3 Reasons This Samsung Galaxy S8 Exclusive isn’t Necessarily A Slam Dunk

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Being the first out with Qualcomm’s new Snapdragon 835 chip is a real win. But there are plenty of ifs, ands and buts.

Samsung’s upcoming Galaxy S8 will launch with something that competing phones won’t have: the latest Qualcomm powerhouse chip inside.

Samsung’s foundry made the chip, which is likely why it gets first dibs. And in theory, that tiny processor could bring the Galaxy S8 a huge advantage.

The Snapdragon 835 is rumored to bring its smaller, faster, battery-saving, megapixel boosting powers exclusively to the Galaxy S8, at least at first. After the S8 goes on sale, supposedly in mid-April, Qualcomm is said to give other phonemakers the go-ahead to bring the 835 on board.

But until then, the slew of phones that will launch at next month’s Mobile World Congress show — the world’s biggest mobile tech showcase — have no choice but to stick with last season’s chipsets, the Snapdragon 820 or 821. The 821, for example, is 35 percent larger than the 835, its graphics lag by 25 percent and it offers a 30 percent slower recharge speed — according to the specs — than the 835-equipped Samsung Galaxy S8.

So on paper, Samsung has the clear advantage over LG’s upcoming G6, HTC’s U Ultra, BlackBerry’s “Mercury” and whatever Sony and Huawei might launch. But in real life, how much better the Galaxy S8 will be than any other phone has a little to do with the processor and a lot to do with how Samsung uses the chip. For instance, just because the 835 can support a single 32-megapixel camera doesn’t mean it will.

Here’s why Samsung’s advantage may not be quite as stark as it may seem.

1. Chips aren’t always as good as they seem

A processor can be an all-star in theory and a dud in real life. Qualcomm had problems when its 810 in 2015 ran into overheating issues. Samsung even went with its own Exynos chip in the Galaxy S6 bound for all its territories instead of using Qualcomm’s 810, and it yielded some pretty impressive benchmarking speeds. (Samsung typically ships its Exynos chip in some devices and Qualcomm in others; expect the same for the Galaxy S8).

2. Samsung may not use every feature

(Which means that the real-world gap between phone performance may not be all that wide)

The Snapdragon 835 has a ton of new and enhanced features, but they might not all make it into every phone that uses that chip. Samsung would have to consciously build the S8 to take advantage of them all. And while it’s likely that Samsung will use a lot of those features (see below), the phone might not use facial recognition, Gigabit LTE or 16-megapixel dual cameras.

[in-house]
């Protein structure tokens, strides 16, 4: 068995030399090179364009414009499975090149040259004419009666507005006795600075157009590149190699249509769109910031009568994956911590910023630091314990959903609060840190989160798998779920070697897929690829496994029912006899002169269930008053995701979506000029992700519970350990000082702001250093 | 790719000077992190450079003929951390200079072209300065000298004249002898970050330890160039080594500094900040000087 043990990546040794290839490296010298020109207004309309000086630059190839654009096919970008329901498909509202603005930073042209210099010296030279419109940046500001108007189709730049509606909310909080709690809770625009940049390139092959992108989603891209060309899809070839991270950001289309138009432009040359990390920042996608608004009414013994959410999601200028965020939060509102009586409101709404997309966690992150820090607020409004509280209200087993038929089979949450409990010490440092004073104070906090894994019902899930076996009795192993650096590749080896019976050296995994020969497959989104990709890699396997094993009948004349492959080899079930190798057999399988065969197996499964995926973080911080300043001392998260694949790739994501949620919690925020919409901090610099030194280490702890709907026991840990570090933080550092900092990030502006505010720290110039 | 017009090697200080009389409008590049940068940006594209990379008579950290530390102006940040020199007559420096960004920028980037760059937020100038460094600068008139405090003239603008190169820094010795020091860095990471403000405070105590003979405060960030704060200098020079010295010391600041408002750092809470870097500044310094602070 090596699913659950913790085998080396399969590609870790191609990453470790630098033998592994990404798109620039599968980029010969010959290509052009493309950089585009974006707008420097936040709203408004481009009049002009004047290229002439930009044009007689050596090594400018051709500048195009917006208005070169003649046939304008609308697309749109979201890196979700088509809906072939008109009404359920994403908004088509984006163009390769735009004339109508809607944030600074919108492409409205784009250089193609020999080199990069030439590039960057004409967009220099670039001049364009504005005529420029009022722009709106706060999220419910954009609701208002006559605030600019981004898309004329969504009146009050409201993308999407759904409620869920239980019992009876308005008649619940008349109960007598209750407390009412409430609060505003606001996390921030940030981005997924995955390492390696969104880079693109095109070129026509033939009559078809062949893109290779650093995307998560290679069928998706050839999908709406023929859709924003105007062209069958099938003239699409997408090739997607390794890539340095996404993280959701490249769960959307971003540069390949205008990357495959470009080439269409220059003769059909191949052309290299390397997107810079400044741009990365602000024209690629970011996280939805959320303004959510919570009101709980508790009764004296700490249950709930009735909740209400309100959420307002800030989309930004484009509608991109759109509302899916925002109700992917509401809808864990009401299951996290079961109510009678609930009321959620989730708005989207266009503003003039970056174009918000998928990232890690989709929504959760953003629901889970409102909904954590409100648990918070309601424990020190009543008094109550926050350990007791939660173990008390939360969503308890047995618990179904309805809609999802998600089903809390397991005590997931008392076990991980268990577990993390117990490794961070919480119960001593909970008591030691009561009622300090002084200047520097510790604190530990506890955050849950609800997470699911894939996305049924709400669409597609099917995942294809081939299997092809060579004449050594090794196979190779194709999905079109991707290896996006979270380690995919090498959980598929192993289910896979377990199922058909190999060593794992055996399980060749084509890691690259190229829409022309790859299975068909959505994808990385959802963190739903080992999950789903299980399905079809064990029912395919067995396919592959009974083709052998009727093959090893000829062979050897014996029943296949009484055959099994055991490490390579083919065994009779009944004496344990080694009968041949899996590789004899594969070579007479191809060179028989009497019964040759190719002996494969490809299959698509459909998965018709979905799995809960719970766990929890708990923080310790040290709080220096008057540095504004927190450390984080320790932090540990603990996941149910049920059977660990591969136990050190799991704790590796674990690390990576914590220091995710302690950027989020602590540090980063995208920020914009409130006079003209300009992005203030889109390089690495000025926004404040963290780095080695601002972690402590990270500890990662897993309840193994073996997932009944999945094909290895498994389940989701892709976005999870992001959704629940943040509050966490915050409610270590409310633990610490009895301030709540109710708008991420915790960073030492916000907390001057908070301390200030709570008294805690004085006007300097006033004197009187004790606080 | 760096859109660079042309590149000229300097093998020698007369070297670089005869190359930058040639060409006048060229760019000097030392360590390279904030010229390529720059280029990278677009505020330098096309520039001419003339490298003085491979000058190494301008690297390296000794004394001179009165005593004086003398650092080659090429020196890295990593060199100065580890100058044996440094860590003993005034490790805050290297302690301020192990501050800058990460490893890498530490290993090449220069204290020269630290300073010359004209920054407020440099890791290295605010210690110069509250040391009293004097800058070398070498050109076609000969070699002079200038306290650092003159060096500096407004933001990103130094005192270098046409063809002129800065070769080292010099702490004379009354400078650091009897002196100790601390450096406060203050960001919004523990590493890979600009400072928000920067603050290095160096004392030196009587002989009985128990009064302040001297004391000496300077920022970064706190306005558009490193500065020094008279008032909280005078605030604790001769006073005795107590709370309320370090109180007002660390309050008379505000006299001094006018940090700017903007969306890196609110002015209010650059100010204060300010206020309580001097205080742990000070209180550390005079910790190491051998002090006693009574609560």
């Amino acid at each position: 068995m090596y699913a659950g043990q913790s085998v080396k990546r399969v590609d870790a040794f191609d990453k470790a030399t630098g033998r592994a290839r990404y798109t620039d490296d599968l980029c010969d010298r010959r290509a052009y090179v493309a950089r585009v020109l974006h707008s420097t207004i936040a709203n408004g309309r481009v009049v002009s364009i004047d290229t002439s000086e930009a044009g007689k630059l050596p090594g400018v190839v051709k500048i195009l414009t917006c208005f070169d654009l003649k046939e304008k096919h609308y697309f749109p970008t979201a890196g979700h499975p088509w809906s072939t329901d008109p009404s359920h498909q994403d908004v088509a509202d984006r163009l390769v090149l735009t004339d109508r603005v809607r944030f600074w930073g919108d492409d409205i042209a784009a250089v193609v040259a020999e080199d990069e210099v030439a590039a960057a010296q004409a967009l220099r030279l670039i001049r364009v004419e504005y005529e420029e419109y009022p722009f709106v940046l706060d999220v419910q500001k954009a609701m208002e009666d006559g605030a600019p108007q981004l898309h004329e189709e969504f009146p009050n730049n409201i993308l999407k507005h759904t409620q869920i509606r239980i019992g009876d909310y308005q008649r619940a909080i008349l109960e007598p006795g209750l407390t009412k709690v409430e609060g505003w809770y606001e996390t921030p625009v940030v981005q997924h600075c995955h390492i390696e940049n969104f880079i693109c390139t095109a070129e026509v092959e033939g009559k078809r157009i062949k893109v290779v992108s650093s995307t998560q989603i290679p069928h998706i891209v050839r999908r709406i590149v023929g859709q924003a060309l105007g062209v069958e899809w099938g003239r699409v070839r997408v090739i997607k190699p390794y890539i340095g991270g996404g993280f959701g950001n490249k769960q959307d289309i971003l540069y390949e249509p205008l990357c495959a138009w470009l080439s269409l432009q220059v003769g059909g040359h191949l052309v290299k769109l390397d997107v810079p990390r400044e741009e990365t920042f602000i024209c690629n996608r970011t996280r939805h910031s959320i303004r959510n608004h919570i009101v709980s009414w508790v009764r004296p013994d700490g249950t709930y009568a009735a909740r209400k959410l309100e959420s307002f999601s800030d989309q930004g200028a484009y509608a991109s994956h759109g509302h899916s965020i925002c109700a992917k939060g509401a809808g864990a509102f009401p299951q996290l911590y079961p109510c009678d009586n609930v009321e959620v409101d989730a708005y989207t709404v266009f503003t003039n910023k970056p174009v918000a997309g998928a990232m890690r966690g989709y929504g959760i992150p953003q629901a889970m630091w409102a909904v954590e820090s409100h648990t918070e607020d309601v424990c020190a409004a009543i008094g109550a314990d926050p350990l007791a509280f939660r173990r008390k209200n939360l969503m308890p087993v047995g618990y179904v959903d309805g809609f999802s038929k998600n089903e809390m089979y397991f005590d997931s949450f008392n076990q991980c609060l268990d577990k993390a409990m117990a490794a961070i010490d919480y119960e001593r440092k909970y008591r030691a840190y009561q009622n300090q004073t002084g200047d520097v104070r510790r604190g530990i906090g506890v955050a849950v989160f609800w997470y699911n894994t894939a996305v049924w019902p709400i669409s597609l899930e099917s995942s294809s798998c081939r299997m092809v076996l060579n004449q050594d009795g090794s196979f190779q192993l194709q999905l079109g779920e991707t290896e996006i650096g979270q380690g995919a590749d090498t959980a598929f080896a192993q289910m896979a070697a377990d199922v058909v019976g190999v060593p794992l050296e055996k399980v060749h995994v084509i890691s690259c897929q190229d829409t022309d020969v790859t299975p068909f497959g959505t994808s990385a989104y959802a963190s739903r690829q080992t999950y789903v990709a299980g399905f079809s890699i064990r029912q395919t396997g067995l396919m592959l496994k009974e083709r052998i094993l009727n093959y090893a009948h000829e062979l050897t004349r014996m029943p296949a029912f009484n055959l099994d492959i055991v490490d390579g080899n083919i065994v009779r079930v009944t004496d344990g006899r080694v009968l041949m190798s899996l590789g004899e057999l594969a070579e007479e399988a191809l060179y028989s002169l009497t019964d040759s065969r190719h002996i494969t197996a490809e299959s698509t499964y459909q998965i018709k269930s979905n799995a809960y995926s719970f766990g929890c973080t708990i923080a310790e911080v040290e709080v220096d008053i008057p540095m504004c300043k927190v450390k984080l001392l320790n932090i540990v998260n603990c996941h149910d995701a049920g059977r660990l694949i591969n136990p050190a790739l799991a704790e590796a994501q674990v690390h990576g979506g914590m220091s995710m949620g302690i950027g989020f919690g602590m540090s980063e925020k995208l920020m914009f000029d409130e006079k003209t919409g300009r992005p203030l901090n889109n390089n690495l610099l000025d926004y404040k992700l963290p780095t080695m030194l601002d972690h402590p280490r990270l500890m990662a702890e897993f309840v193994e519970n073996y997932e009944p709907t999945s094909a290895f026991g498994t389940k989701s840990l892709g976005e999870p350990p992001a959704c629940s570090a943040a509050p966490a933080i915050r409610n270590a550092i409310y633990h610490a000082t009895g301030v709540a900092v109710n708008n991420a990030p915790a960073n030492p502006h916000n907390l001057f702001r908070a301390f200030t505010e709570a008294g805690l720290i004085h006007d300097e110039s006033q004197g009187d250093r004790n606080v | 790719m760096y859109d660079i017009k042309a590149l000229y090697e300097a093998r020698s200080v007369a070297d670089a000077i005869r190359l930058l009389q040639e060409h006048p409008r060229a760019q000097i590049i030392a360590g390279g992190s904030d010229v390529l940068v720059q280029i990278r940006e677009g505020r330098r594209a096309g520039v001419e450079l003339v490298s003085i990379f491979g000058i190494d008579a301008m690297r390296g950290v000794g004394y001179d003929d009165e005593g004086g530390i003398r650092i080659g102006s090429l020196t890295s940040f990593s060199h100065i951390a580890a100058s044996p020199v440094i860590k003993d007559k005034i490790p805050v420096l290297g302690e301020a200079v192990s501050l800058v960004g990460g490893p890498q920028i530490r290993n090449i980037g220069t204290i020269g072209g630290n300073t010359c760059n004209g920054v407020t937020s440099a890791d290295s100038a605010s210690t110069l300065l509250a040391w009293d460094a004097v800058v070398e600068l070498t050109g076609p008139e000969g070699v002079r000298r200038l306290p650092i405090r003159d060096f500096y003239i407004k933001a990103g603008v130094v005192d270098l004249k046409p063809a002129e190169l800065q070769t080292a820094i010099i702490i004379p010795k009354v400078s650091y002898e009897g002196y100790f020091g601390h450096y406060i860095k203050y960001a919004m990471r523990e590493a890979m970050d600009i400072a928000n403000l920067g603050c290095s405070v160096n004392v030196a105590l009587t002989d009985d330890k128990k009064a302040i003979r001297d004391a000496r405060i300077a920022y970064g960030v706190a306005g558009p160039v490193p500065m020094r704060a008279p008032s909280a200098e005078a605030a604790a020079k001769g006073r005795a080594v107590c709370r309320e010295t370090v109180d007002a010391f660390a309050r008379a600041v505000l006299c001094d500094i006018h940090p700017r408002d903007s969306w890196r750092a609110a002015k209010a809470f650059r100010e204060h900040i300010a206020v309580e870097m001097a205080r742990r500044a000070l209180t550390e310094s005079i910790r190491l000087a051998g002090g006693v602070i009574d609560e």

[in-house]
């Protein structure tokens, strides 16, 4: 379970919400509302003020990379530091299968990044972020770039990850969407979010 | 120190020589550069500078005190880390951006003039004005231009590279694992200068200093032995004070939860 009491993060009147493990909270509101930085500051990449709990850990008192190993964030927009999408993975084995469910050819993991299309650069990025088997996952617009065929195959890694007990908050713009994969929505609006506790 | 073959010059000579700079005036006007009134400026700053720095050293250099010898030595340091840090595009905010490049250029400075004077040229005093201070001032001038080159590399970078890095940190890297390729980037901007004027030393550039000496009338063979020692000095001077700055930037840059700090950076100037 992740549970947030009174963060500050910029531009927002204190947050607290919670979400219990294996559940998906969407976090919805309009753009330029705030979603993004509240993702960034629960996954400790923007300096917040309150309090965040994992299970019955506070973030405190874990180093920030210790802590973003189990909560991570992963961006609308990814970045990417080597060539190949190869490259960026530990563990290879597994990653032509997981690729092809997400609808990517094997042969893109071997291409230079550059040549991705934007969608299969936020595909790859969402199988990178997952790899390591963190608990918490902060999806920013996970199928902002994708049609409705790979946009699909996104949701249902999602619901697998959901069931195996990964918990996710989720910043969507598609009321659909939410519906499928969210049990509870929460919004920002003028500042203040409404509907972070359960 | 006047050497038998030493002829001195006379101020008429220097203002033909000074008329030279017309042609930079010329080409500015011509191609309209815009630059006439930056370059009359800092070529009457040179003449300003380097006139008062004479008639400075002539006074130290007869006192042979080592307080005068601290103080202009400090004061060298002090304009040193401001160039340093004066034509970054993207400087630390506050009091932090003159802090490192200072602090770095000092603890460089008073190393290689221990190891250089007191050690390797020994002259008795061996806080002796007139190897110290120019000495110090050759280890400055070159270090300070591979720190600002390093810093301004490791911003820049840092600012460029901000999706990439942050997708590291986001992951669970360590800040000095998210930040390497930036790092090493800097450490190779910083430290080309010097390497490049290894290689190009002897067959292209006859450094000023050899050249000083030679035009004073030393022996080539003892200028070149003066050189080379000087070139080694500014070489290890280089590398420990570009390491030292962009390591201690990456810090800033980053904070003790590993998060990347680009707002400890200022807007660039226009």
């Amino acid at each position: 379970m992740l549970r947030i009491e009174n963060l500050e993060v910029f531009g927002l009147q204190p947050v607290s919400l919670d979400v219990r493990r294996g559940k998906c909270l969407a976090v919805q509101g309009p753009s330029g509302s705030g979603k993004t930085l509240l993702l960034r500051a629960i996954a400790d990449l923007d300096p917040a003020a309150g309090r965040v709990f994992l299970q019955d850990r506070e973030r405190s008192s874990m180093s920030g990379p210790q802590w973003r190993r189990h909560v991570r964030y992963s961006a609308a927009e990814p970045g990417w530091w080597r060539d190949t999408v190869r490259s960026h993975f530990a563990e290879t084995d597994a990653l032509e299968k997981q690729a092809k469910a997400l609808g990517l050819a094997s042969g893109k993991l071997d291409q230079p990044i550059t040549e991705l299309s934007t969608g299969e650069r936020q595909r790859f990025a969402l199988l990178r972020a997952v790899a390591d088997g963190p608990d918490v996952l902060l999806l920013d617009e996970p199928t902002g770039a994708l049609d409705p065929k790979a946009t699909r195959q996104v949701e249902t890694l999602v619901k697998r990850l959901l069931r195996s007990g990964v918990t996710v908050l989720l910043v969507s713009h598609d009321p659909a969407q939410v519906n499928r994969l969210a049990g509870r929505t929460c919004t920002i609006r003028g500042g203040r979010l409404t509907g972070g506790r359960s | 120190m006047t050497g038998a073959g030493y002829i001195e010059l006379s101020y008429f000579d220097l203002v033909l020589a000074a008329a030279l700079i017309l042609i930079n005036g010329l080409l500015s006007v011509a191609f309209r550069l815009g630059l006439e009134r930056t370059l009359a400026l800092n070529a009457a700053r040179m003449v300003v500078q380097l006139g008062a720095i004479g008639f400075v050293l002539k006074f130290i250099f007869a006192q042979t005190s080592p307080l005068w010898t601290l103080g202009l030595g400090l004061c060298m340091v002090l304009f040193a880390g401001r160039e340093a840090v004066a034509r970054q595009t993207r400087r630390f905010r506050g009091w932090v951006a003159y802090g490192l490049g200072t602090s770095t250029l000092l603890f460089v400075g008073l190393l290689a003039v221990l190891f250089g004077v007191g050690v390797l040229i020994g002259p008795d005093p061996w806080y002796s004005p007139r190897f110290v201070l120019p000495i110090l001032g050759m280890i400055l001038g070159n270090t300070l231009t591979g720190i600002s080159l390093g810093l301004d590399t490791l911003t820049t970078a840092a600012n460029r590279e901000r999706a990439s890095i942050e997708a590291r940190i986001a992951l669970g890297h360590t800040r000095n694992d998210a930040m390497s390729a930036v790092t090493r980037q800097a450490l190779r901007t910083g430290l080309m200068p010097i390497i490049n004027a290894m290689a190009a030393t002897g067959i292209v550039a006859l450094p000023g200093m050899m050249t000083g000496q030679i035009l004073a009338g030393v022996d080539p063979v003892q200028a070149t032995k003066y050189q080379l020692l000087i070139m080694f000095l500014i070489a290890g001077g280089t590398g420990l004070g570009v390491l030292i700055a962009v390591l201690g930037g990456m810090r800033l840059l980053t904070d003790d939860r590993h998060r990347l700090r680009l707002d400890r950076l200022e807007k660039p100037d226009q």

Snapdragon 835 supports:

  • Smaller chip size for a slimmer phone or larger battery (Integrated Wi-Fi means it takes up less space)
  • Four cores with 2.45GHz threshold and four with a 1.9GHz threshold
  • 2.5 more hours of battery use than the Snapdragon 820/1
  • Supports single 32-megapixel or 16-megapixel dual camera mount (using Spectra 180 camera ISP technology)
  • QuickCharge 4.0 (20 percent faster charge than QuickCharge 3.0)
  • Graphics are 25 percent faster than the Snapdragon 821
  • 4K Ultra HD premium video (HDR10)
  • Better VR experience (improved graphics and 60 times more colors than 820 chip; Google Daydream support)
  • Facial recognition and iris scanning in addition to fingerprint
  • 802.11ad for gigabit LTE connectivity
  • Promises not to slow down over time
  • Bluetooth 5
  • 3D audio

Samsung may very well decide that to keep the phone price in check it will use 12-megapixel cameras as it did with the S7 (but with enhanced processing). Or it might want to modulate how it charges the S8 to curb the chances of it overheating like the Galaxy Note 7. We just don’t know yet.

3. You might not notice much difference anyway

The gulf between premium phones these days is pretty narrow, which is why phonemakers try so hard to gain an edge. One phone might run slightly faster than another or take slightly better low-light photos. But at the end of the day, most of them are going to give you a high level of satisfaction. If you’re comparing the S8 to other 2017 phones — or even many of last year’s models — the difference may not be night and day.

The Galaxy S8 might also wind up with better audio and smoother VR graphics. However, if you listen to most of your music through wireless speakers instead of a headset, or don’t care about virtual reality, then those perks won’t matter to you as much as price along with how much you like the phone’s design.

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